Like the late San Francisco 49ers coach Walsh, Wilford is known for his keen ability to evaluate talent, a skill that former Memorial Hermann Chief Operating Officer Ken Wine says Wilford used deftly as he shifted employees into other departments where they performed better.
With Ditka (the Chicago Bear who was inducted into the Pro Football Hall of Fame in 1988 as a player, not a coach), Wilford shares a love of fierce competition. Richard Bettis, former president and CEO of the Texas Hospital Association, says Wilfords intensity is infectious. Its not to intimidate you, Bettis says. Its almost to shame you. Hes so intensewhy am I not as intense?
And then theres Lombardi. Wilfords brother says the former Green Bay Packers coach was too rigid, too hard-nosed, for there to be any fair comparison between the two men. But while their personal styles may have been different, their work ethic and attitude toward achievement were very much the same. The quality of a mans life is in direct proportion to his commitment to excellence, regardless of his chosen field of endeavor, reads the Lombardi quote in Wilfords office.
That determination helped Lombardi transform professional football in America, as it helped Wilford transform Houstons Memorial Hospital into what is now the Memorial Hermann Healthcare System in the Texas Medical Center. And if that 1997 merger between Memorial and Hermann Hospital was the pinnacle of Wilfords careerhis Super Bowl, so to speakthen his journey there was just as arduous, disciplined and well-executed as a winning season.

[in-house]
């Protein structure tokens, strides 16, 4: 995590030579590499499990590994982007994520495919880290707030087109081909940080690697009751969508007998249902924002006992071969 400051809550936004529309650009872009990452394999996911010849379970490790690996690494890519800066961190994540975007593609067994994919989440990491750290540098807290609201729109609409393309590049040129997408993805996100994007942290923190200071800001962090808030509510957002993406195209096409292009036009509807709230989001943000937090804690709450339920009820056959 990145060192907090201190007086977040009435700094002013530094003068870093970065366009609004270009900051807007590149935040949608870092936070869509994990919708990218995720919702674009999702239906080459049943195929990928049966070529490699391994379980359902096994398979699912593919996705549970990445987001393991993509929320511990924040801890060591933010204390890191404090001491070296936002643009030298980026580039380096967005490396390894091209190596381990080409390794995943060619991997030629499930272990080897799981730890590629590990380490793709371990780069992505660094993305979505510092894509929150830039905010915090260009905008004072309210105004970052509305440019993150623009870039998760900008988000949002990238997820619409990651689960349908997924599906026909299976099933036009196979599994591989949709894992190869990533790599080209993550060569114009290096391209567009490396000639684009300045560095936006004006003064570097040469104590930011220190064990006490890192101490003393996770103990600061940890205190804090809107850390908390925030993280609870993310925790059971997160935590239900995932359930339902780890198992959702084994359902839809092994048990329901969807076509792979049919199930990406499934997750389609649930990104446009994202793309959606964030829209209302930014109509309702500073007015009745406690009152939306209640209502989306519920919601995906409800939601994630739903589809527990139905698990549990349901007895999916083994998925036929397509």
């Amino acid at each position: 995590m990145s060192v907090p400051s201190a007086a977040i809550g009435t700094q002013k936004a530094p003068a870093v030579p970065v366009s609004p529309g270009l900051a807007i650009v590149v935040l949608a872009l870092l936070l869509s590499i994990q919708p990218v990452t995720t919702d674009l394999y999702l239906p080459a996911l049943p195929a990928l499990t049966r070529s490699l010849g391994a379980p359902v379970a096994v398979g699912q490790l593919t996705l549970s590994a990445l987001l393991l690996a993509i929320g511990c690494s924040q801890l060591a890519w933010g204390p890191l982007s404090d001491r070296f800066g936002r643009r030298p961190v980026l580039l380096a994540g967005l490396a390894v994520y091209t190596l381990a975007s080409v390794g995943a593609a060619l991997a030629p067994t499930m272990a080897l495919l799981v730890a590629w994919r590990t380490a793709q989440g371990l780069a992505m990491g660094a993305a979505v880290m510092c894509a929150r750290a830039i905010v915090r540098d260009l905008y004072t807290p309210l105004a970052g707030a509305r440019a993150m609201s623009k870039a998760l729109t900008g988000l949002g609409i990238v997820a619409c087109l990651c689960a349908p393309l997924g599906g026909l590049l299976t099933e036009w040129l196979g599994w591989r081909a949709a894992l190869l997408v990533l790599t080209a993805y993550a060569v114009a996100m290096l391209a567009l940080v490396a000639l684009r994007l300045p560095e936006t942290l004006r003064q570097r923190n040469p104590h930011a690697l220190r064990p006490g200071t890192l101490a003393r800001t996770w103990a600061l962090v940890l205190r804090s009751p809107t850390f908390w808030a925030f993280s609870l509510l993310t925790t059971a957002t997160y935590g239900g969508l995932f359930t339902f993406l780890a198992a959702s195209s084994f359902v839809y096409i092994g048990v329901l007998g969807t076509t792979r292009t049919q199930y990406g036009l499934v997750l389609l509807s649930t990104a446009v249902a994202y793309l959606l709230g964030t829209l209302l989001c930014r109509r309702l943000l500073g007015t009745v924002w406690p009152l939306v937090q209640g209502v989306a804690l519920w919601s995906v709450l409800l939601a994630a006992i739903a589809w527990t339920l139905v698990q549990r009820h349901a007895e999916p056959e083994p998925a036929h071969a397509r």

Born in Memphis, Tenn., on June 11, 1940, Wilford grew up in Arkansas with his parents, older sister, Ann, and twin brother, Ned. The family moved to a handful of towns in the state before Dan and Ned graduated from high school in 1958 and left for the University of Mississippi, where Dan played fullback and end, while Ned played running back. Their love of football continued to grow, and both men would serve later as officials in college football, with Dan in the Missouri Valley Conference, then the Southwest Conference, and, eventually, in the NFL in the early to mid-1980s.
In 1962, the two brothers finished college as distinguished military graduates in the Armys Reserve Officers Training Corps. The genesis of their careers in healthcare began there, as both menthen second lieutenantschose the medical service corps, which introduced them to hospital management.
Dan spent two years at the U.S. Army Hospital in Fort Leonard Wood, Mo., before he left for Washington University in St. Louis, where he earned a masters degree in hospital administration. By this time, he had married his high school sweetheart, Anne, and the couple had their first child, a daughter named Kelly. The program at Washington University required a year of study and a year of residency, in which graduate students rotated through all of the departments of a hospital. Wilford was eager to make his way to Tulsa, Okla., where he heard good things from his classmates about Jim Harvey, then the progressive, 36-year-old CEO of Hillcrest Medical Center. Wilford considers the late Harvey as one of his mentors.
He was a big believer in strategic planning, which was not new but not many people had sophisticated planning processes, Wilford says. He was big into management by objectives: setting goals, measuring performance. That was relatively new then, he adds. He kind of thought the hospital should be a laboratory to try new things.